The 1st Battalion of The Queen’s (Royal West Surrey Regiment) did not participate in the opening phase of the Battle of Arras from 9th April, but on 15th April as part of the ‘fresh’ 33rd Division, moved into support north of Croisilles. The battalion, in 100th Brigade, faced the German line at Croisilles; the 19th Brigade and 98th Brigade were to the left on higher ground, holding the portions of the Hindenburg Line that had already been captured. Three days later Lieutenant Colonel Leonard Markham Crofts returned to command the battalion; he had led the battalion previously but had been wounded near Delville Wood during the Somme campaign.
The battalion was to take part in the attack on the Hindenburg Line on 23rd April, the start of the Second Battle of the Scarpe. The 98th Brigade to the north was to force its way south down the German trenches to link up with 100th Brigade, which would be carrying out a frontal attack to capture the first and second lines of the Hindenburg Line. The right flank of 100th Brigade was to be protected by two tanks. The 1st Queen’s and 16th King’s Royal Rifle Corps were to spearhead the attack, with the 2nd Worcestershires in reserve. To try and maintain the element of surprise the attack would be launched before dawn.
An aerial view of the area of operations (outlined in red) © IWM Q17253.
However not everyone was convinced by the plan. One officer of the 1st Queen’s who did not participate in the attack wrote: ‘A mad scheme in my opinion, as if the 98th don’t join up, they will be left in the middle of the German line with both flanks in the air, and it will be impossible to get up reinforcements or ammunition till dark. In addition the advance to within 200 yards of the enemy in the dark is a most difficult and dangerous operation; the wire in front of the enemy is very strong, in three lines radiating from a centre, and only gaps have been cut by the artillery.’ On the 20th several officers reconnoitred the Hindenburg Line from the vicinity of Croisilles, and the following day was spent practising for the attack.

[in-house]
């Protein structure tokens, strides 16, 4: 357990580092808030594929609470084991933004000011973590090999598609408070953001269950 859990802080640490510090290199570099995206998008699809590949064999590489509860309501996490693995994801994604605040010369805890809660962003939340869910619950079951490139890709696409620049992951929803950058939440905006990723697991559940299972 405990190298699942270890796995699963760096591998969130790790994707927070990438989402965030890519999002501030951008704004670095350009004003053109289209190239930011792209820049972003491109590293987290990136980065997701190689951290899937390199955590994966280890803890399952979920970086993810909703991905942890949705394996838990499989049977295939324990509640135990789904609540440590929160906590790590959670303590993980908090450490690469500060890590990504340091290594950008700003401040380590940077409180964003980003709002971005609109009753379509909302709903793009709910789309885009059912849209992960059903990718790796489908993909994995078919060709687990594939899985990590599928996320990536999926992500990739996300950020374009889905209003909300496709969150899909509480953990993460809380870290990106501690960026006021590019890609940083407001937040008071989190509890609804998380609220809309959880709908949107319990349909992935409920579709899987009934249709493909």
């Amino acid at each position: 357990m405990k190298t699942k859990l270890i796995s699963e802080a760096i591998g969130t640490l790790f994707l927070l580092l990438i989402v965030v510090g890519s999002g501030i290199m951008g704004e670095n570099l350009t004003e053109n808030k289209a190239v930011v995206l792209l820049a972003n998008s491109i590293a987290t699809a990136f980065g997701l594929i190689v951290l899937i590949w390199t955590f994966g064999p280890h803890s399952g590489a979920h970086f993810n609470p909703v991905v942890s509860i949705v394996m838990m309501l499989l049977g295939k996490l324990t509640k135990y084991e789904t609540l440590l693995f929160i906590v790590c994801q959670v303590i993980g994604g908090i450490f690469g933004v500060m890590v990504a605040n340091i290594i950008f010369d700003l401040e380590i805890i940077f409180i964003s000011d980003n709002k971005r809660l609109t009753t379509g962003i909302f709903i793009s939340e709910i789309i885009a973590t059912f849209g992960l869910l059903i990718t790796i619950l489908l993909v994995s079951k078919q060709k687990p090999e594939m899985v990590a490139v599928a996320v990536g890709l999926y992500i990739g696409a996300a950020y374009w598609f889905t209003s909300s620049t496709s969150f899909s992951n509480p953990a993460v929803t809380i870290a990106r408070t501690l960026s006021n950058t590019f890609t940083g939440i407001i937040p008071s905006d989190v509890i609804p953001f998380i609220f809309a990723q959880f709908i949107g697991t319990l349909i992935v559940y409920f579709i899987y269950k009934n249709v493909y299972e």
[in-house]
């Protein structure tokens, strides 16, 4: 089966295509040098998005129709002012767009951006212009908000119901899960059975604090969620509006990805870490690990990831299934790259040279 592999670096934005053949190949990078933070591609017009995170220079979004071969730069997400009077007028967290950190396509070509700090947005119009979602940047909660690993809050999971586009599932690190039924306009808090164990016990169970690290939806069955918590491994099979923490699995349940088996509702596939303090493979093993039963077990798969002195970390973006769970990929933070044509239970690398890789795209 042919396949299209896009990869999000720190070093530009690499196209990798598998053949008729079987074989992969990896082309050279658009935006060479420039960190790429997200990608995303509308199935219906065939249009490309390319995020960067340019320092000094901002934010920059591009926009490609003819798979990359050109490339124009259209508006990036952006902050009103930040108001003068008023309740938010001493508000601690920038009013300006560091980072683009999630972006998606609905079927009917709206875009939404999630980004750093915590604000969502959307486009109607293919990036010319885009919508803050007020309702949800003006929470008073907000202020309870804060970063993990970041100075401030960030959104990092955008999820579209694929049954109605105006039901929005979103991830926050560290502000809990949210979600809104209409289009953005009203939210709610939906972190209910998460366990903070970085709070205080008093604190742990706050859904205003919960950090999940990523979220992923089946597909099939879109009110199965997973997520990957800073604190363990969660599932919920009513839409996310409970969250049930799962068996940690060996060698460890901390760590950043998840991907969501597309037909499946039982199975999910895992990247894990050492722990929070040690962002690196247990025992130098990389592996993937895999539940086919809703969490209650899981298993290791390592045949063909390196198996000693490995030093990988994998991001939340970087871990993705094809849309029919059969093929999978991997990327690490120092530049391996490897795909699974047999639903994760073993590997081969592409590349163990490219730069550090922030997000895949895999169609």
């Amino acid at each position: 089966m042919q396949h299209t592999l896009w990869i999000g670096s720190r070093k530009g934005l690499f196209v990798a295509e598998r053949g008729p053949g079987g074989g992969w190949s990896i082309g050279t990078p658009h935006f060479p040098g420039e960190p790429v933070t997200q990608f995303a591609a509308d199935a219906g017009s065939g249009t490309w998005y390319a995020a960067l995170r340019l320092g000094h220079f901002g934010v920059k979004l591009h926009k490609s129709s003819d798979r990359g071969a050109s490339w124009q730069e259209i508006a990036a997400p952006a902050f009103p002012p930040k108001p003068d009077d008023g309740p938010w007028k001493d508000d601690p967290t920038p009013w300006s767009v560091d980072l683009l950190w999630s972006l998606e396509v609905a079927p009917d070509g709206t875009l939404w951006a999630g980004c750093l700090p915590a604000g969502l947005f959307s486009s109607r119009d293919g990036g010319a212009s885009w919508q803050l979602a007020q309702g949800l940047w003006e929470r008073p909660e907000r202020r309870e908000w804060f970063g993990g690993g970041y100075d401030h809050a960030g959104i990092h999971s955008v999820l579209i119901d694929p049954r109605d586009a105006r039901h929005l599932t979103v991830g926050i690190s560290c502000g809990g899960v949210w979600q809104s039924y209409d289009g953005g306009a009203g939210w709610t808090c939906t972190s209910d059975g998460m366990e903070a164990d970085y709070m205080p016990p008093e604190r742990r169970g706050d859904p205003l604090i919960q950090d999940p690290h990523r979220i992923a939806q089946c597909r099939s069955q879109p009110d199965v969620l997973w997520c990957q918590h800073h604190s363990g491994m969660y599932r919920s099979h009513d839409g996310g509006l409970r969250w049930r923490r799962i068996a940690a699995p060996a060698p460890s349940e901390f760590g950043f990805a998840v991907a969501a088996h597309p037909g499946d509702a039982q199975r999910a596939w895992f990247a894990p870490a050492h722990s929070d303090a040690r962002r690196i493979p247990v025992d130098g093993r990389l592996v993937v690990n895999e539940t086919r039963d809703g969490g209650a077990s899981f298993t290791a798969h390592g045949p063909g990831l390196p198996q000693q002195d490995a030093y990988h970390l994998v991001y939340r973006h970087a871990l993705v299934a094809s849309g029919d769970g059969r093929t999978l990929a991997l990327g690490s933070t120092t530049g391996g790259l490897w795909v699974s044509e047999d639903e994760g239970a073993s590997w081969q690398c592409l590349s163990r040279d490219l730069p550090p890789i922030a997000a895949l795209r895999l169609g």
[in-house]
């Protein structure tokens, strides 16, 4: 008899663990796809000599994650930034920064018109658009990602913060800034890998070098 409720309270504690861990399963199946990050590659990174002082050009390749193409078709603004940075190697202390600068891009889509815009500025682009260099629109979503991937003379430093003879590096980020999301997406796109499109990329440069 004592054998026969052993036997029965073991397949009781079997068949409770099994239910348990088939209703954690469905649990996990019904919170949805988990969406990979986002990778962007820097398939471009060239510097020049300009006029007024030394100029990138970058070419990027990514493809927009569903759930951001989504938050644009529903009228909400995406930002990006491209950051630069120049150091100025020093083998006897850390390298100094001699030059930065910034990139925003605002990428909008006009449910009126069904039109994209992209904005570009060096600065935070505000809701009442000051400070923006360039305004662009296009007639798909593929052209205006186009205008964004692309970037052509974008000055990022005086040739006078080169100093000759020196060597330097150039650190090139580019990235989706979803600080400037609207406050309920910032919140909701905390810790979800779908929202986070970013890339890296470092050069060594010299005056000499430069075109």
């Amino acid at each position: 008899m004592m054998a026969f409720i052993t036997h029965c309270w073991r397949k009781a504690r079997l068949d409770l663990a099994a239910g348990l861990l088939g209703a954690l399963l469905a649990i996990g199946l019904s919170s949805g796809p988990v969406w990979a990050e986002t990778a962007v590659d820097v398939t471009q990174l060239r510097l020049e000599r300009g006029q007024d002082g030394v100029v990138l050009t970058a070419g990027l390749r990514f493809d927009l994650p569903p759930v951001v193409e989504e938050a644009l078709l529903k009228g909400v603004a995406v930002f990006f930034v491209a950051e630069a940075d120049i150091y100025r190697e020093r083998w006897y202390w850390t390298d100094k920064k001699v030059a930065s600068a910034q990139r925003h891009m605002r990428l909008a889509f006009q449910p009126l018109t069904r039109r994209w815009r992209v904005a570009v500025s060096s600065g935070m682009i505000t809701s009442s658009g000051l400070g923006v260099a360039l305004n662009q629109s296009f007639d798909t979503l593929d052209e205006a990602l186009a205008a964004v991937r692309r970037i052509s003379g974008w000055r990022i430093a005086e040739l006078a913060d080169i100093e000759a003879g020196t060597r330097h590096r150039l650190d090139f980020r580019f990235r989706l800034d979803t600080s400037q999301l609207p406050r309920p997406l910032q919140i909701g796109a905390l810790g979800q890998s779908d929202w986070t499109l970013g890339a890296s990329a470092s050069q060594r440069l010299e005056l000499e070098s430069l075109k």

On the night of 22nd April the battalion assembled north east of Croisilles. Battalion HQ was established at point A on the map. At 3am the men marched to their deployment position (point B). At 4.15am the battalion advanced and moved to a sunken road that bisected the Croisilles-Fontaine road (point C) and lay down to await zero – fixed for 4.45am – without being detected by the enemy.
The area of the 1st Queen’s attack
The country here is very open; although the Sensee River runs through the area, it is only a trickle running along a watercourse, giving a certain amount of cover but commanded generally from the high ground of the Sensee Valley which was held by the Germans. The German front line was protected by at least two rows of barbed wire twenty yards thick, with more thick wire between the first and second line. Concrete machine gun emplacements were regularly placed along the line, with dugouts and tunnels connecting the positions.
During the attack the battalion was under the command of Captain Frederick Godfrey, who had joined the regiment as a Private in 1897 and worked his way up the ranks. D Company formed the first wave under Captain Brodhurst-Hill to the right of the main road; A Company under Second Lieutenant Carpenter the second wave to the left of the road; and B (Second Lieutenant Holliday) and C (Captain Ball) companies forming a third wave. Two companies of the 16th King’s Royal Rifle Corps followed behind at a distance of 100 yards carrying extra ammunition and bombs.
Map of the objective showing the German line